H. Criss Hartzell, Jr. PhD


Department of Cell Biology


Department of Physiology


Department of Pharmacology

Office: 544 Whitehead Research Bldg

Phone: 404 727-0444

Email: criss.hartzell@emory.edu

Office Location:

Mailing Address:

Emory University - Department of Cell Biology

615 Michael St, 1941/001/1AF

Atlanta, GA 30322

Additional Websites

Research Focus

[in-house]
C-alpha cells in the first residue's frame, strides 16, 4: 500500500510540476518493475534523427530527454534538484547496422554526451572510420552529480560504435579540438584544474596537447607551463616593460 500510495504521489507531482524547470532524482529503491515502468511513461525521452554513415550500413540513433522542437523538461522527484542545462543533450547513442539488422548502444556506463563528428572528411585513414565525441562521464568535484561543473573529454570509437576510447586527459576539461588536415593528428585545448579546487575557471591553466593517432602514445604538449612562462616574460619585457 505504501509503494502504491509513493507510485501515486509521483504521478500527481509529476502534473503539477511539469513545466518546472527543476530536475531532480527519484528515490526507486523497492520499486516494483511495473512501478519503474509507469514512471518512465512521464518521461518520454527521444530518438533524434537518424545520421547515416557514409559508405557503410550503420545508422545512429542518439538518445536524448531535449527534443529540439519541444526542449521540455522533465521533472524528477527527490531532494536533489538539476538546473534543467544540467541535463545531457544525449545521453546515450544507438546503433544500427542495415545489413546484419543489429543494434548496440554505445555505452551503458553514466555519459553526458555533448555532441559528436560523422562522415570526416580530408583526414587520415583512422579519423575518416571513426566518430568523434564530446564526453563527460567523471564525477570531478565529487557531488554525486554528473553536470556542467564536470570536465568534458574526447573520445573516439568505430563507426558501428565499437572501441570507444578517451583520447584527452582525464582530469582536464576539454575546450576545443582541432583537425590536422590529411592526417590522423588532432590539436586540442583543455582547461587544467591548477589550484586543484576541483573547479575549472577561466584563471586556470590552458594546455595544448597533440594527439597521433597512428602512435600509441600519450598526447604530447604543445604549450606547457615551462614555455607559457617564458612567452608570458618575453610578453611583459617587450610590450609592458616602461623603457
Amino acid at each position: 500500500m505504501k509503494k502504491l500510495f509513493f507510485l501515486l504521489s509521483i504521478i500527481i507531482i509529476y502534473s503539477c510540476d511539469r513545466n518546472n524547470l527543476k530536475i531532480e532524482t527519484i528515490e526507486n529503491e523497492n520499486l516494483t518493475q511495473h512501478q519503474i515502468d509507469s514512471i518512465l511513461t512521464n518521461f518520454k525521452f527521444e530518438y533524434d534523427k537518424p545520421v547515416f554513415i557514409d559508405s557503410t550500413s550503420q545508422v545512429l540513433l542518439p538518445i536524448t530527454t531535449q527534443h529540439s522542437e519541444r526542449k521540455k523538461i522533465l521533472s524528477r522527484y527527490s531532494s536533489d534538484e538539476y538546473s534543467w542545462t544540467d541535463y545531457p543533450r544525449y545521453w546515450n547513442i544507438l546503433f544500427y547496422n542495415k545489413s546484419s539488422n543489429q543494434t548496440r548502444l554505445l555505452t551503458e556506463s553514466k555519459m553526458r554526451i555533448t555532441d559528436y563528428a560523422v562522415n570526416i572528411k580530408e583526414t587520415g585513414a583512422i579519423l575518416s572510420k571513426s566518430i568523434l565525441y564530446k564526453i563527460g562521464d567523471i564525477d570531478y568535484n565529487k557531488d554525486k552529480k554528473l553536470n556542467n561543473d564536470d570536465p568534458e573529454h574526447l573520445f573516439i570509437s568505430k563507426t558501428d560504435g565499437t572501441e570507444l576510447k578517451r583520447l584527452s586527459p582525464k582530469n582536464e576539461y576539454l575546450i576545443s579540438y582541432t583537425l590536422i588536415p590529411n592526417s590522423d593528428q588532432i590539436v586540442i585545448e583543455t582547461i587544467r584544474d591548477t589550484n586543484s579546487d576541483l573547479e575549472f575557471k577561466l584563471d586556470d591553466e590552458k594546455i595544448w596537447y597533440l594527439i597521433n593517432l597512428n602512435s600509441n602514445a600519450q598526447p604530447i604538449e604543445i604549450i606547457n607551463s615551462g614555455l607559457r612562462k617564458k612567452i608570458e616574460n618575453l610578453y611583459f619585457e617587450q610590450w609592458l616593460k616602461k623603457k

The ionic composition inside cells and organelles is precisely controlled and is essential for their proper function. However, the lipid membranes that surround them are energy barriers that charged ions must cross to get from one side to the other. One way that ions traverse this greasy membrane is by diffusing through gated channels composed of proteins that essentially form aqueous pores across the membrane. Although we have interests in many kinds of ion channels, our main interest is devoted to channels that transport chloride ions. It is possible that more people have been killed by diseases that affect chloride channels than any other disease, because cholera, diarrheal diseases of infancy, and cystic fibrosis involve chloride channel function. Chloride channels are essential for fluid and salt secretion from epithelia, play roles in sensory transduction, regulate both cytosolic pH and the pH of intracellular organelles, control neuronal and cardiac excitability, and contribute to bone resorption by osteoclasts. One chloride channel family of ten genes called TMEM16 or ANO is particularly interesting to us because they are linked to a diverse spectrum of human diseases including at least two types of muscular dystrophy (LGMD2L and MMD3, ANO5),  spinocerebellar ataxia (SCAR10, ANO10), dystonia and febrile seizures (ANO3), a bleeding disorder (Scott’s Syndrome, ANO6), and cancer (ANO1, ANO7, ANO9). Although it was initially believed that all 10 ANO genes encoded chloride channels, we were recently surprised to find that the family is functionally diverse. Some ANOs are chloride channels, while others are thought to be channels that transport lipids between the leaflets of the membrane bilayer. We are interested in understanding how these proteins work on a molecular level: how are they activated and how do they conduct their substrates, ions and/or lipids? We are also interested in how mutations in these proteins produce human disease, particularly ANO5 muscular dystrophies.  We are using stem cells from ANO5 patients as well as genetically engineered muscle cell lines to investigate how ANO5 mutations affect muscle cell biology.